Human Rights Commissioner and former National MP Jackie Blue says it "it's never okay to touch someone without their permission."
Speaking after an Auckland waitress came forward to complain about Prime Minister John Key pulling on her pony-tail, Ms Blue said "there are no exceptions".
She said talking about what was - and was not - acceptable was a conversation worth having "and one every New Zealander needs to be a part of".
She also lent her support to a "Dear John..." open letter from the National Council of Women to Prime Minister John Key in the wake of revelations that he regularly pulled the pony-tail of a waitress at his local cafe in Parnell before being asked to stop.
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He later apologized and gave her two bottles of wine.
The letter written by chief executive Sue McCabe called on him to do more to reduce sexism in New Zealand.
We are disappointed to learn of your unwanted touching of a cafe worker. We appreciate your apology to her and we understand that your actions were well-intentioned and not meant to offend or do the worker any harm.
You no doubt know that it's never okay to touch someone without their permission. You probably think that you've never touched someone in such a way before. However, this incident shows that you have crossed the line. You will now be aware of the impact - the worker described how vulnerable and embarrassed she felt.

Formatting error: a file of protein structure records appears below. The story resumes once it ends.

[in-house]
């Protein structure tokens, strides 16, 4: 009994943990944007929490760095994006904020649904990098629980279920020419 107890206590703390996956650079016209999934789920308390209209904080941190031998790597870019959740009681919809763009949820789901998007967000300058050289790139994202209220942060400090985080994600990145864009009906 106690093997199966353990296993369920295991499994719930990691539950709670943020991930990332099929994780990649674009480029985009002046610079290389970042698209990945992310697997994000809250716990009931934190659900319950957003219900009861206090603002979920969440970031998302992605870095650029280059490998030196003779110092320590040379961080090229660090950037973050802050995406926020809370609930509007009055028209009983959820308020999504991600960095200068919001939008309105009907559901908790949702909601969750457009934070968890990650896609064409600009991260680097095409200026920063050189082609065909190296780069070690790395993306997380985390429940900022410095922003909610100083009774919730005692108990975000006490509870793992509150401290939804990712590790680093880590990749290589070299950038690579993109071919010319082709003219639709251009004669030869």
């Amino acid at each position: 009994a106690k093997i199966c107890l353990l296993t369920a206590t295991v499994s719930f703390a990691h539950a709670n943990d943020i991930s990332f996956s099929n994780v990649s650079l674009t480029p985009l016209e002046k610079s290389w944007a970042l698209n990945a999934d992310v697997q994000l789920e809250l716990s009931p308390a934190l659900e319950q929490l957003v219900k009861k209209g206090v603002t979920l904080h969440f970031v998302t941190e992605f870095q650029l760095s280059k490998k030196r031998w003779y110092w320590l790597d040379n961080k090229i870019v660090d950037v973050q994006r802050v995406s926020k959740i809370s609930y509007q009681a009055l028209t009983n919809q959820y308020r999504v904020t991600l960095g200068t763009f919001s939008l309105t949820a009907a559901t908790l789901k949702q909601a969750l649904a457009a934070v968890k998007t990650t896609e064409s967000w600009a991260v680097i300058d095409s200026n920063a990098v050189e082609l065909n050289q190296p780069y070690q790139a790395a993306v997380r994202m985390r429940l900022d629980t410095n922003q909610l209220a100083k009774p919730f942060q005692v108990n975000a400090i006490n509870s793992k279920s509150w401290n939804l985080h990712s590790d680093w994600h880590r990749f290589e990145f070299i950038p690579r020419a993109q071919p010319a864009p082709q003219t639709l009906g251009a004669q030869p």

We don't see this as an isolated case and the real story is not about you. Rather, the fact that our Prime Minister has joined the list of people outed for sexism highlights how much sexism is a part of our culture. And it starts at the top.
Up and down this country, day after day, people are touched without giving their consent. At one end of the scale, it is an unwelcome pull on a pony-tail. At the other end, it's our shocking levels of violence against women.
We need to change our culture so we don't see touching someone as being our right, unless we know that it's welcome. We need you to lead from the top.
It's really hard for women to speak up when men's sexist actions are 'well-intentioned'. The National Council of Women of New Zealand commends this worker for her bravery in speaking up, as we expect that given our culture she will now face as much criticism as understanding and support.
We are happy to meet with you to discuss how sexism is playing out in our society. This type of well-intentioned sexism might seem harmless. But sexism has serious impacts. It's behind the statistics your Government releases showing inequality in our pay, violence, and the lack of women in leadership.
Our organisation works to improve these statistics. We're currently consulting on a draft white paper that outlines what our country needs to do to achieve gender equality. It looks at the role our attitudes and actions around gender play in our current state. A copy is with your Minister for Women for feedback.
Now your eyes have been opened to how easily sexism can occur, we call on you, as Prime Minister, to do more to reduce sexism and its effects in New Zealand.
National Council of Women of New Zealand.